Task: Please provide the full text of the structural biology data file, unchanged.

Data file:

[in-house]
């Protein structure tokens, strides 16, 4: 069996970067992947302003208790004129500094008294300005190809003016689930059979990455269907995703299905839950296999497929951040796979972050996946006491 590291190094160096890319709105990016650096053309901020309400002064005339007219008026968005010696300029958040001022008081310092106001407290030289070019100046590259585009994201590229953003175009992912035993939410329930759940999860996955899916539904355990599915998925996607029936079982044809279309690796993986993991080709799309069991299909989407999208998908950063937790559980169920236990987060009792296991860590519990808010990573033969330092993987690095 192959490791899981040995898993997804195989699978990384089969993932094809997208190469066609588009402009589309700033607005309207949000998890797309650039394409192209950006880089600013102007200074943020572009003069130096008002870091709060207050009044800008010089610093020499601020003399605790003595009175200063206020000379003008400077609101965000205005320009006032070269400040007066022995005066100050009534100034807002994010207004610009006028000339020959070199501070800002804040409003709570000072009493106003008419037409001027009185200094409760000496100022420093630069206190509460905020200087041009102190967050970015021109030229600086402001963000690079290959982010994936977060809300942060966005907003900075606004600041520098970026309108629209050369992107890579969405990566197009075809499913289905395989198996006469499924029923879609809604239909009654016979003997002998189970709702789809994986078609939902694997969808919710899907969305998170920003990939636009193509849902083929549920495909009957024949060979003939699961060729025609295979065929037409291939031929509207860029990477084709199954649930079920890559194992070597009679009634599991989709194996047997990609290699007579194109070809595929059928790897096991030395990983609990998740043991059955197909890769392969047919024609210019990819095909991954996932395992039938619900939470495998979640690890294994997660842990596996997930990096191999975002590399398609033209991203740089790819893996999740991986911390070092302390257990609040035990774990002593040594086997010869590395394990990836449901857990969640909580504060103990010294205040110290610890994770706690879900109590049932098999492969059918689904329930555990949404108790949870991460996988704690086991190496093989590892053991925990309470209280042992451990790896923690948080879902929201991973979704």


[in-house]
């Protein structure tokens, strides 16, 4: 069996970067992947302003208790004129500094008294300005190809003016689930059979990455269907995703299905839950296999497929951040796979972050996946006491 590291190094160096890319709105990016650096053309901020309400002064005339007219008026968005010696300029958040001022008081310092106001407290030289070019100046590259585009994201590229953003175009992912035993939410329930759940999860996955899916539904355990599915998925996607029936079982044809279309690796993986993991080709799309069991299909989407999208998908950063937790559980169920236990987060009792296991860590519990808010990573033969330092993987690095 192959490791899981040995898993997804195989699978990384089969993932094809997208190469066609588009402009589309700033607005309207949000998890797309650039394409192209950006880089600013102007200074943020572009003069130096008002870091709060207050009044800008010089610093020499601020003399605790003595009175200063206020000379003008400077609101965000205005320009006032070269400040007066022995005066100050009534100034807002994010207004610009006028000339020959070199501070800002804040409003709570000072009493106003008419037409001027009185200094409760000496100022420093630069206190509460905020200087041009102190967050970015021109030229600086402001963000690079290959982010994936977060809300942060966005907003900075606004600041520098970026309108629209050369992107890579969405990566197009075809499913289905395989198996006469499924029923879609809604239909009654016979003997002998189970709702789809994986078609939902694997969808919710899907969305998170920003990939636009193509849902083929549920495909009957024949060979003939699961060729025609295979065929037409291939031929509207860029990477084709199954649930079920890559194992070597009679009634599991989709194996047997990609290699007579194109070809595929059928790897096991030395990983609990998740043991059955197909890769392969047919024609210019990819095909991954996932395992039938619900939470495998979640690890294994997660842990596996997930990096191999975002590399398609033209991203740089790819893996999740991986911390070092302390257990609040035990774990002593040594086997010869590395394990990836449901857990969640909580504060103990010294205040110290610890994770706690879900109590049932098999492969059918689904329930555990949404108790949870991460996988704690086991190496093989590892053991925990309470209280042992451990790896923690948080879902929201991973979704």